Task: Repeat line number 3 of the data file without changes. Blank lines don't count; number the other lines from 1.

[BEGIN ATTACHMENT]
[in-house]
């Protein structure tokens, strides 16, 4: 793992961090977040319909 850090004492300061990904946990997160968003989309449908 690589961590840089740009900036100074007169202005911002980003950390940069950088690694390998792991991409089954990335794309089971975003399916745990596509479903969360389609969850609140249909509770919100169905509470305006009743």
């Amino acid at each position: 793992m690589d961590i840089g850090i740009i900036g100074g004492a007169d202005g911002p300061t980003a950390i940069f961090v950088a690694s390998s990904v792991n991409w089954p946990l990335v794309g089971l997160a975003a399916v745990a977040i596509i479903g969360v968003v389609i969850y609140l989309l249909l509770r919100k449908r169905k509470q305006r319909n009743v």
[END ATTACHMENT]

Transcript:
């Amino acid at each position: 793992m690589d961590i840089g850090i740009i900036g100074g004492a007169d202005g911002p300061t980003a950390i940069f961090v950088a690694s390998s990904v792991n991409w089954p946990l990335v794309g089971l997160a975003a399916v745990a977040i596509i479903g969360v968003v389609i969850y609140l989309l249909l509770r919100k449908r169905k509470q305006r319909n009743v």